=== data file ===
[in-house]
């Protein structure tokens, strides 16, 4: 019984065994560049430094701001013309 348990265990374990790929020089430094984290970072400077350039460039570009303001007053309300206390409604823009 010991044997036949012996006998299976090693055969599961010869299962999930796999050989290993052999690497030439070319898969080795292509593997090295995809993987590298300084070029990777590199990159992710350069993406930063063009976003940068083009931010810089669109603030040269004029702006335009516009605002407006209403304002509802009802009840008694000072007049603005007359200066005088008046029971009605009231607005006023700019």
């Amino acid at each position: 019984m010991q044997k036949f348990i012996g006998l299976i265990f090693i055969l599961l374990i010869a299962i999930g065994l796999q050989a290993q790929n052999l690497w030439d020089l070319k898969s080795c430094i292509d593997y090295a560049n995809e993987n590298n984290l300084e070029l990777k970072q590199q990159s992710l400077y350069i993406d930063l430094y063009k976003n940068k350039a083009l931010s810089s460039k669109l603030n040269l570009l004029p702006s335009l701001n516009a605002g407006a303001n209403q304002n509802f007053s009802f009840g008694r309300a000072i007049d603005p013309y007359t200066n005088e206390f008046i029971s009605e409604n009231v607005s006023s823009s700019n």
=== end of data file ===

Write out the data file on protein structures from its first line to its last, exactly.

[in-house]
């Protein structure tokens, strides 16, 4: 019984065994560049430094701001013309 348990265990374990790929020089430094984290970072400077350039460039570009303001007053309300206390409604823009 010991044997036949012996006998299976090693055969599961010869299962999930796999050989290993052999690497030439070319898969080795292509593997090295995809993987590298300084070029990777590199990159992710350069993406930063063009976003940068083009931010810089669109603030040269004029702006335009516009605002407006209403304002509802009802009840008694000072007049603005007359200066005088008046029971009605009231607005006023700019």
């Amino acid at each position: 019984m010991q044997k036949f348990i012996g006998l299976i265990f090693i055969l599961l374990i010869a299962i999930g065994l796999q050989a290993q790929n052999l690497w030439d020089l070319k898969s080795c430094i292509d593997y090295a560049n995809e993987n590298n984290l300084e070029l990777k970072q590199q990159s992710l400077y350069i993406d930063l430094y063009k976003n940068k350039a083009l931010s810089s460039k669109l603030n040269l570009l004029p702006s335009l701001n516009a605002g407006a303001n209403q304002n509802f007053s009802f009840g008694r309300a000072i007049d603005p013309y007359t200066n005088e206390f008046i029971s009605e409604n009231v607005s006023s823009s700019n």